US-China Trade War Diffuses as Both Agree to Roll Back Tariffs
Post 16 months of trade war, China and the United States have agreed to roll back tariffs on each other’s goods in a “phase one” trade deal if it is completed, sparking division among advisers of US President Donald Trump. As per a US official, the rollback will happen after Chinese President Xi Jinping and Trump sign the “phase one deal”.
With this news, stocks globally took an optimistic turn, shuffling bond yields further high. Sources claim, Chinese officials expect the US to drop about 15 percent tariffs imposed on September 1, on $125 billion worth goods. Moreover, China is expecting a retrieval of the 25 percent tariffs on nearly $250 billion imports, including machinery and semiconductors to furniture.
As China announced plans to roll back tariffs, Beijing will be forced to end moratorium on purchases of US agricultural goods like soya beans. In turn, Washington must apply easy tariffs on imports from China. As per the International Monetary Fund (IMF), the easing trade war tensions could convince officials to revise forecasts of global growth in 2020. Earlier reports of IMF had shown significant fall in the global economy.
As investors continue to be hopeful, Dow Jones industrial average surged by one percent to 27,739 and S&P 500 bagged its second all-time high of the week, of 3,095.
The statement by the Commerce Ministry of China is viewed to represent wishful thinking more than a specific agreement, as stated by a Hudson Institute expert acting as an advisory for Trump administration.
Amid fears of impeachment by the House and the upcoming re-election campaign, the Trump administration is under great pressure. Hence, most of the people aware of the deal are appreciating China’s move. William Reinsch, Senior Adviser at the Center for Strategic & International Studies, Washington said, “The Chinese have decided that Trump needs this more than they do, and they’re trying to do what they always do, which is pushing their advantages.”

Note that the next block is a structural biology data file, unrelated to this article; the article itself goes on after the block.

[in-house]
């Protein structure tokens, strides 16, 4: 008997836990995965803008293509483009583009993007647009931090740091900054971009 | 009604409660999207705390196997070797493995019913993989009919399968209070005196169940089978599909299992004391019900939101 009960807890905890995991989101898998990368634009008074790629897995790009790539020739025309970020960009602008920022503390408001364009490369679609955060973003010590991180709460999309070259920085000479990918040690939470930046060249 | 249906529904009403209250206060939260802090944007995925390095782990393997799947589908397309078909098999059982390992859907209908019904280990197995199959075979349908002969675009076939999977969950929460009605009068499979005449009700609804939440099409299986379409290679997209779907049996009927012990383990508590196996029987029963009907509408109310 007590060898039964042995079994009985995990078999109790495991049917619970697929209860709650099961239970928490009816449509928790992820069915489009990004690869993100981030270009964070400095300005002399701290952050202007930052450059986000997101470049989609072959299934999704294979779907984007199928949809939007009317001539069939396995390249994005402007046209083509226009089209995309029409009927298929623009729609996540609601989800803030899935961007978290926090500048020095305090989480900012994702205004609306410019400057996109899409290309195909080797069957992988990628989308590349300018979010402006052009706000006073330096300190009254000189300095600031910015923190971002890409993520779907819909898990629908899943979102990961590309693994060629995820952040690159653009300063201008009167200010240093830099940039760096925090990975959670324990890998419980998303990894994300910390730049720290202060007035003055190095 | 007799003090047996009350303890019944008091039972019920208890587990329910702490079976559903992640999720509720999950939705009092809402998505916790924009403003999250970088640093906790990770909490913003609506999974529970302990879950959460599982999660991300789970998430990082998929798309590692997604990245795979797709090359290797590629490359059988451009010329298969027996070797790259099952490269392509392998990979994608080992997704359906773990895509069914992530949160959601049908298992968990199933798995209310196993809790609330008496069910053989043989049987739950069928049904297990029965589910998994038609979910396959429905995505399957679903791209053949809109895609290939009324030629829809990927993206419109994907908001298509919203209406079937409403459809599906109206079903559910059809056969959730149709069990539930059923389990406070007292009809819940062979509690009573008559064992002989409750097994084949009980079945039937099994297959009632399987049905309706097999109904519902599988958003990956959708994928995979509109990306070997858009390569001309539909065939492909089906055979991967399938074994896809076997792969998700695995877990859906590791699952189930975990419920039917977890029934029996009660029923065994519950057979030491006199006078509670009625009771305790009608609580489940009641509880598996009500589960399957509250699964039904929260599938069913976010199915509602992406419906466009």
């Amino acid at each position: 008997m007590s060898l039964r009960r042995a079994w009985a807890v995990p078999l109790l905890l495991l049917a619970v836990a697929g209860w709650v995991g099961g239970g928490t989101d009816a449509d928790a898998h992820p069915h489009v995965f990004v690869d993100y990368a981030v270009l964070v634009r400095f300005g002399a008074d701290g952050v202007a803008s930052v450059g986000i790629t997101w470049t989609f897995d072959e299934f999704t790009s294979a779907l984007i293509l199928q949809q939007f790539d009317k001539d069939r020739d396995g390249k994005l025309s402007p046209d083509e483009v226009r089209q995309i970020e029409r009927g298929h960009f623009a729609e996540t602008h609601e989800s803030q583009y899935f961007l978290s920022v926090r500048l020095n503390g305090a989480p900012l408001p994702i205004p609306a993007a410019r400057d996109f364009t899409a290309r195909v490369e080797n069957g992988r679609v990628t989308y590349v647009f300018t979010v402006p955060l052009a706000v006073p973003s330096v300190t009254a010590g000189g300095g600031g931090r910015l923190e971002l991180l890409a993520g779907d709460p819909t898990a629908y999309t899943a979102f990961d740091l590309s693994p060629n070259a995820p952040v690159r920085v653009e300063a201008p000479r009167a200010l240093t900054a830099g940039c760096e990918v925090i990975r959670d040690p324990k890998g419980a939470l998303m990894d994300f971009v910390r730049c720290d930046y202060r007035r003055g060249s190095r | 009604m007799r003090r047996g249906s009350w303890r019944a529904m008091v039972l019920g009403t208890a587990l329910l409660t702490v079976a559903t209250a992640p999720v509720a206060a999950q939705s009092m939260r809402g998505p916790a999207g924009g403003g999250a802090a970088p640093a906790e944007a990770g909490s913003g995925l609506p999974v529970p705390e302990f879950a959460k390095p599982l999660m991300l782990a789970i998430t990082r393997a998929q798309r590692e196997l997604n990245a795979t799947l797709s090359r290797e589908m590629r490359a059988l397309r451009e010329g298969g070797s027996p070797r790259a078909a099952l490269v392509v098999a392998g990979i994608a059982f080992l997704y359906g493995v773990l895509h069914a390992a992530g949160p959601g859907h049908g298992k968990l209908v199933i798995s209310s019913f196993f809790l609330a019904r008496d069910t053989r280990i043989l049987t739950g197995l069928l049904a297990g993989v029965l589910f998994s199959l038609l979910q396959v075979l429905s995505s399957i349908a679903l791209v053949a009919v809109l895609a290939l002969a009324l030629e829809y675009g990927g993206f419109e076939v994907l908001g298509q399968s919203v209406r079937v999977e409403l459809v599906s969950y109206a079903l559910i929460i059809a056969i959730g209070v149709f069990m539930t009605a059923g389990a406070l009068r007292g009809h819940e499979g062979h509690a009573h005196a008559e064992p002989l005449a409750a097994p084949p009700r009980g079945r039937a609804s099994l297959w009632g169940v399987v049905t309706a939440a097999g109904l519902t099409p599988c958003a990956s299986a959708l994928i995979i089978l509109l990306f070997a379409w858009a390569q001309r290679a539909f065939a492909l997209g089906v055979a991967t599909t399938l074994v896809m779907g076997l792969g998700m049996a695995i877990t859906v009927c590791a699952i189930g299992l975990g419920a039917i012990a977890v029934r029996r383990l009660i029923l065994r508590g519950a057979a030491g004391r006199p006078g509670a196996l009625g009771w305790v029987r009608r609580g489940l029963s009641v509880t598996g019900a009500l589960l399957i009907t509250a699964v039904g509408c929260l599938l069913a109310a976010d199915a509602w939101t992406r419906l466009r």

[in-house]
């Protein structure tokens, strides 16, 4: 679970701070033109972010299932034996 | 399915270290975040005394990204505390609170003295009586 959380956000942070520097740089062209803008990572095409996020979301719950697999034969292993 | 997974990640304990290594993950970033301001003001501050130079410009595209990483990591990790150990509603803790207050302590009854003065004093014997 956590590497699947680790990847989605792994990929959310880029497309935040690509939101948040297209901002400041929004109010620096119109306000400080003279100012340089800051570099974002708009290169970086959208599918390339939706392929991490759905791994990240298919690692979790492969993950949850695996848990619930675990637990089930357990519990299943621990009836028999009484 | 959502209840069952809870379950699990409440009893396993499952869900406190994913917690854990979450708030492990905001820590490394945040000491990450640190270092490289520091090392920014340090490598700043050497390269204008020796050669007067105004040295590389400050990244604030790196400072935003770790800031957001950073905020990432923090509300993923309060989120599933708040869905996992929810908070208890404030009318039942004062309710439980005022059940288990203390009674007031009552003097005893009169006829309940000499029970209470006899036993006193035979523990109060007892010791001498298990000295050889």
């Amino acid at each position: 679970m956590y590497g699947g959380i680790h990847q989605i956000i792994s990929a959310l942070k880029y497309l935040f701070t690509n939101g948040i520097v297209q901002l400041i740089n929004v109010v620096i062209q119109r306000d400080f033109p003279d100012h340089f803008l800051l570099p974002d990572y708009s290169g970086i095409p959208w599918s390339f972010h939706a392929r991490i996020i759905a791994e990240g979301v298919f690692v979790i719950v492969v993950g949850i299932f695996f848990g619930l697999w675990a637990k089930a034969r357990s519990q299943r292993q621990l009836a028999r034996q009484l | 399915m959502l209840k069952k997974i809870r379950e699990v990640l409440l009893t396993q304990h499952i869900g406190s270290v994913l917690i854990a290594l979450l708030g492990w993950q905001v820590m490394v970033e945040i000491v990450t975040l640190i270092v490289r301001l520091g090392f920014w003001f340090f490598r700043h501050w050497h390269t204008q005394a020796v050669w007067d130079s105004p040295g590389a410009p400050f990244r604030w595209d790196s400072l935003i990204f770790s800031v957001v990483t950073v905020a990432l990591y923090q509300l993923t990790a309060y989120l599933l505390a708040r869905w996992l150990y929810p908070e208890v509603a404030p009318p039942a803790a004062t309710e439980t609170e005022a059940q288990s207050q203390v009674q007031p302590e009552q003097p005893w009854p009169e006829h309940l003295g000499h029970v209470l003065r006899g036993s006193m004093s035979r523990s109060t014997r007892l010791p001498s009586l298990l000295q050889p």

The US-China trade war has hampered businesses globally. But Beijing has been able to overcome loss of US imports by purchasing oil from Saudi Arabia. Due to this, the Saudi oil facilities have been able to tame losses incurred from September 14 oil attacks. No matter where the trade war issues lead to, both the firms need oil which will ultimately benefit the Middle East.
Unless the trade war worsens the economic conditions of China and the US further to the point that they reduce their oil imports, the Middle East is likely to eat sweet fruits. Also, with the increasing tensions, many manufacturers in the US and China have been looking for safer havens, Middle East being a favourite for oil manufactures and exporters.
It is yet to be seen whether the proposed phase one deal will be actualised in reality or another truce will hamper the upcoming positivity!
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